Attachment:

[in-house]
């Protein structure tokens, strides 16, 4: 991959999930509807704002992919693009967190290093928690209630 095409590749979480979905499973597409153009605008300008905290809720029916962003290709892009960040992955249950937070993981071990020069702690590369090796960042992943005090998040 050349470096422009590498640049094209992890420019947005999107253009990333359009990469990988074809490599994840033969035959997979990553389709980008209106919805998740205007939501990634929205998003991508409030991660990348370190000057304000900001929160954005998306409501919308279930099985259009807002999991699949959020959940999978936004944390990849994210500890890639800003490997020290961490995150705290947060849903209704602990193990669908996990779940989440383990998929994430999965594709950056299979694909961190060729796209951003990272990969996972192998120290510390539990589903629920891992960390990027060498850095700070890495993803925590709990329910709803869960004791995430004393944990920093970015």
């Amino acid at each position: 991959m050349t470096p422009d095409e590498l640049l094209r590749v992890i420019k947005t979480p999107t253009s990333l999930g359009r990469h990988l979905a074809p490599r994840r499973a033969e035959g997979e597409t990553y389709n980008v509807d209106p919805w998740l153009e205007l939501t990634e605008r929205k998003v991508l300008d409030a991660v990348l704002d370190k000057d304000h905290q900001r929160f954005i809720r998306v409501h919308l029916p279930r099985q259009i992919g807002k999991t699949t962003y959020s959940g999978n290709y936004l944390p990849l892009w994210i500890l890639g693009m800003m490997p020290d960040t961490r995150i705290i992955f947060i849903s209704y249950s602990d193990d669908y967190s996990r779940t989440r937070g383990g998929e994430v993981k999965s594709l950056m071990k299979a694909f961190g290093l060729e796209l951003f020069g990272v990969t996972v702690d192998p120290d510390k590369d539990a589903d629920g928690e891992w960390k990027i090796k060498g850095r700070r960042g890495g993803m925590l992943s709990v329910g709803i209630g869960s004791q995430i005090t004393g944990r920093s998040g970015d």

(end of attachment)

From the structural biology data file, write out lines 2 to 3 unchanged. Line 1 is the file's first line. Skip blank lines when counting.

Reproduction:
């Protein structure tokens, strides 16, 4: 991959999930509807704002992919693009967190290093928690209630 095409590749979480979905499973597409153009605008300008905290809720029916962003290709892009960040992955249950937070993981071990020069702690590369090796960042992943005090998040 050349470096422009590498640049094209992890420019947005999107253009990333359009990469990988074809490599994840033969035959997979990553389709980008209106919805998740205007939501990634929205998003991508409030991660990348370190000057304000900001929160954005998306409501919308279930099985259009807002999991699949959020959940999978936004944390990849994210500890890639800003490997020290961490995150705290947060849903209704602990193990669908996990779940989440383990998929994430999965594709950056299979694909961190060729796209951003990272990969996972192998120290510390539990589903629920891992960390990027060498850095700070890495993803925590709990329910709803869960004791995430004393944990920093970015």
């Amino acid at each position: 991959m050349t470096p422009d095409e590498l640049l094209r590749v992890i420019k947005t979480p999107t253009s990333l999930g359009r990469h990988l979905a074809p490599r994840r499973a033969e035959g997979e597409t990553y389709n980008v509807d209106p919805w998740l153009e205007l939501t990634e605008r929205k998003v991508l300008d409030a991660v990348l704002d370190k000057d304000h905290q900001r929160f954005i809720r998306v409501h919308l029916p279930r099985q259009i992919g807002k999991t699949t962003y959020s959940g999978n290709y936004l944390p990849l892009w994210i500890l890639g693009m800003m490997p020290d960040t961490r995150i705290i992955f947060i849903s209704y249950s602990d193990d669908y967190s996990r779940t989440r937070g383990g998929e994430v993981k999965s594709l950056m071990k299979a694909f961190g290093l060729e796209l951003f020069g990272v990969t996972v702690d192998p120290d510390k590369d539990a589903d629920g928690e891992w960390k990027i090796k060498g850095r700070r960042g890495g993803m925590l992943s709990v329910g709803i209630g869960s004791q995430i005090t004393g944990r920093s998040g970015d």